Bacon, Freud and the painting of the School of London
9. October 2018. - 13. January 2019.
Opening: 0. 2018 at 00:00
Curators: Elena Crippa, Fehér Dávid
The exhibition of almost ninety pictures will portray one of the most pronouncedly individual periods of modern British art, longest-lasting in its influence and bringing together excellent artists. It seeks to show how these painters conveyed their personal, sensual, momentary and often extremely intense experiences.

The selection to be seen comprises works by outstanding artists – Lucian Freud, Francis Bacon and others – taking viewers on a journey from the early 20th century until today. Significant and rarely exhibited paintings will be loaned by European and overseas private collectors and public collections, while a part of the works will arrive in Budapest from the Tate Gallery in London.

The story of a century related by the exhibition is intricate yet simple and gripping; with its main focus being the highly influential paintings of Lucian Freud and Francis Bacon, it will also showcase artists active at the same time. It will bring alive the quality and force of individual works, while highlighting the profound dialogue between the artists and the links between some of the compositions from the second half of the 20th century.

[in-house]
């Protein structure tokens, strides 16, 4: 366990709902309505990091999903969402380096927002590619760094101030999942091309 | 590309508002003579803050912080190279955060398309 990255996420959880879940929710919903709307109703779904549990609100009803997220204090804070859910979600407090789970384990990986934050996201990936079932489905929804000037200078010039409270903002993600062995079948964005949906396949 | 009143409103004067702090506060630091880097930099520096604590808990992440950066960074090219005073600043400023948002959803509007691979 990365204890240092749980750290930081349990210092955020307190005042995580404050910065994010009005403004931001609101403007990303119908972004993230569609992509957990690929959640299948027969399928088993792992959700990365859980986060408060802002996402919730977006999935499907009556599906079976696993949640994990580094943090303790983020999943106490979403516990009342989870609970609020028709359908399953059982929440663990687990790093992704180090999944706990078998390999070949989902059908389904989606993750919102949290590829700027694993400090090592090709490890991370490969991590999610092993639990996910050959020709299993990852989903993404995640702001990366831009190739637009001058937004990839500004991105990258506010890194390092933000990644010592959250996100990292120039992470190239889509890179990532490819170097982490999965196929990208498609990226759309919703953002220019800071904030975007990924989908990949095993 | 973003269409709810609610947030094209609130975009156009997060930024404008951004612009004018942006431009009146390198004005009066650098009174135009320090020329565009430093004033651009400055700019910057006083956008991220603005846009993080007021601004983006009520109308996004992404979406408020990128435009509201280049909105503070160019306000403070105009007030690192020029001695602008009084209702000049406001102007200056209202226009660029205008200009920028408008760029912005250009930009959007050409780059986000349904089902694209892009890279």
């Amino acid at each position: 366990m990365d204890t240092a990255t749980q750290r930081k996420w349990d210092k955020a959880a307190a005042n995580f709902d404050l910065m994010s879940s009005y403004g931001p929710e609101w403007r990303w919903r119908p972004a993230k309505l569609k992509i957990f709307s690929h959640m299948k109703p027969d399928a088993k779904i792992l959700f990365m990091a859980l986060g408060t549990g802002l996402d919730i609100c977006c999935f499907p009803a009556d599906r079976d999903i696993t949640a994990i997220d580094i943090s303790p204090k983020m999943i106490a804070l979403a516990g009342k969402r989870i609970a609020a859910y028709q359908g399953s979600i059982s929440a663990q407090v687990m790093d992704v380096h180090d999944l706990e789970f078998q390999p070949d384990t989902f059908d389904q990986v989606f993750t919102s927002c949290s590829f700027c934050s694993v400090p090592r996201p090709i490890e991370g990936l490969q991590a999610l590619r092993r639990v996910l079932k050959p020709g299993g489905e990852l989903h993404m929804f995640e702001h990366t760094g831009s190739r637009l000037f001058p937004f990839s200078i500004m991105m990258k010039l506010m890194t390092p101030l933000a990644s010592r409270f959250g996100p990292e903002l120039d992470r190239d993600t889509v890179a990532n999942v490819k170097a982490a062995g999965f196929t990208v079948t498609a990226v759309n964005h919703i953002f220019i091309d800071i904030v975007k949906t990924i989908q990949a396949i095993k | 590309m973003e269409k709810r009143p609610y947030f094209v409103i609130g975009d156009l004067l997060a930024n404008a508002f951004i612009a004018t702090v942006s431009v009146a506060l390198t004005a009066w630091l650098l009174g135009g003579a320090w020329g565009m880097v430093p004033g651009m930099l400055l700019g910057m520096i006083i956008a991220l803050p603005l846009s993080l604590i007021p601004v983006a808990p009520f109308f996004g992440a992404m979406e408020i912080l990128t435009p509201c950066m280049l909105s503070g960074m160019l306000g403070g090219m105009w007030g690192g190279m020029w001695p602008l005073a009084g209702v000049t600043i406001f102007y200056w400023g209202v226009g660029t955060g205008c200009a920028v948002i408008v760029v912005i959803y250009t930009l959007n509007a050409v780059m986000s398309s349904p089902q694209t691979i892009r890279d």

Despite their obvious differences, the artists presented – Michael Andrews, Frank Auerbach, R. B. Kitaj, Leon Kossoff, Paula Rego, F. N. Souza and Euan Uglow – remained faithful to the intimate and powerful depiction of the human figure and their own everyday landscape.

The selection will also revisit the oeuvres of previous generations, whose art is integral to understanding the intimate, subjective and tangible depiction of reality. Works by Walter Richard Sickert, David Bomberg, Alberto Giacometti, Chaim Soutine, Stanley Spencer and William Coldstream will help visitors gain an insight into the School of London now placed in a broader time frame and more international context than before. This is also why the material will include Jenny Saville and Cecily Brown, members of the young generation working to continue this tradition.